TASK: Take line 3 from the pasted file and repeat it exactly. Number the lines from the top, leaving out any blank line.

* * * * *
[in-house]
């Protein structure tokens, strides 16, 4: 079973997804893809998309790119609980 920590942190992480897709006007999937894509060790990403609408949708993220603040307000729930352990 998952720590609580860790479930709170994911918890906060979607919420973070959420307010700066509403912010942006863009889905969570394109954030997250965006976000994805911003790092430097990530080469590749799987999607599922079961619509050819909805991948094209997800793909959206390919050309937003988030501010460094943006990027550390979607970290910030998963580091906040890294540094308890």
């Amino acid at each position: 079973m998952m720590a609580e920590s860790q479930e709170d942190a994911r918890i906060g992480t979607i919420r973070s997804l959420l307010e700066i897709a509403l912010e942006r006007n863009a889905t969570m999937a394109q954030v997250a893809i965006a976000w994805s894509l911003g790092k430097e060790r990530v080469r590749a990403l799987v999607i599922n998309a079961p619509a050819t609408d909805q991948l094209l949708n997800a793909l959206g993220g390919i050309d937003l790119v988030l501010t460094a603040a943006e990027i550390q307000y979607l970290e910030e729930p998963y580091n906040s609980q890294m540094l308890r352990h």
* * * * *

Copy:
């Amino acid at each position: 079973m998952m720590a609580e920590s860790q479930e709170d942190a994911r918890i906060g992480t979607i919420r973070s997804l959420l307010e700066i897709a509403l912010e942006r006007n863009a889905t969570m999937a394109q954030v997250a893809i965006a976000w994805s894509l911003g790092k430097e060790r990530v080469r590749a990403l799987v999607i599922n998309a079961p619509a050819t609408d909805q991948l094209l949708n997800a793909l959206g993220g390919i050309d937003l790119v988030l501010t460094a603040a943006e990027i550390q307000y979607l970290e910030e729930p998963y580091n906040s609980q890294m540094l308890r352990h």